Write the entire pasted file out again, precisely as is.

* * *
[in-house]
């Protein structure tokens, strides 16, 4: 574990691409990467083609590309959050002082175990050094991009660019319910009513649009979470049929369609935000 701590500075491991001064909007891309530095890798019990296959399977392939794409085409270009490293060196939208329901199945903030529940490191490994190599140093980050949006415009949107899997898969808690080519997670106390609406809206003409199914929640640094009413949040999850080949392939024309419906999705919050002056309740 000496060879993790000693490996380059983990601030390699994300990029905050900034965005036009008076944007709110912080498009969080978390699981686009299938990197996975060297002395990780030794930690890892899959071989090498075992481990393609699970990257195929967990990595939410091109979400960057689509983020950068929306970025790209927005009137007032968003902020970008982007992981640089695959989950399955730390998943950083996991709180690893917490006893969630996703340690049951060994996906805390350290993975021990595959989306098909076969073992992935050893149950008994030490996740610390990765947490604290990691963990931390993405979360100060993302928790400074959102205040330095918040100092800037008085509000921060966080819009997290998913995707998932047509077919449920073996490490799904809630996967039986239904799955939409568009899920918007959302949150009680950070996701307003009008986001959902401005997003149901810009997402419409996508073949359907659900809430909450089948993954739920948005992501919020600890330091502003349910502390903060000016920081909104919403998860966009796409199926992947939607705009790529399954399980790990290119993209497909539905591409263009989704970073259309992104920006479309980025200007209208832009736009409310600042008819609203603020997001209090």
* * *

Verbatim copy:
[in-house]
């Protein structure tokens, strides 16, 4: 574990691409990467083609590309959050002082175990050094991009660019319910009513649009979470049929369609935000 701590500075491991001064909007891309530095890798019990296959399977392939794409085409270009490293060196939208329901199945903030529940490191490994190599140093980050949006415009949107899997898969808690080519997670106390609406809206003409199914929640640094009413949040999850080949392939024309419906999705919050002056309740 000496060879993790000693490996380059983990601030390699994300990029905050900034965005036009008076944007709110912080498009969080978390699981686009299938990197996975060297002395990780030794930690890892899959071989090498075992481990393609699970990257195929967990990595939410091109979400960057689509983020950068929306970025790209927005009137007032968003902020970008982007992981640089695959989950399955730390998943950083996991709180690893917490006893969630996703340690049951060994996906805390350290993975021990595959989306098909076969073992992935050893149950008994030490996740610390990765947490604290990691963990931390993405979360100060993302928790400074959102205040330095918040100092800037008085509000921060966080819009997290998913995707998932047509077919449920073996490490799904809630996967039986239904799955939409568009899920918007959302949150009680950070996701307003009008986001959902401005997003149901810009997402419409996508073949359907659900809430909450089948993954739920948005992501919020600890330091502003349910502390903060000016920081909104919403998860966009796409199926992947939607705009790529399954399980790990290119993209497909539905591409263009989704970073259309992104920006479309980025200007209208832009736009409310600042008819609203603020997001209090």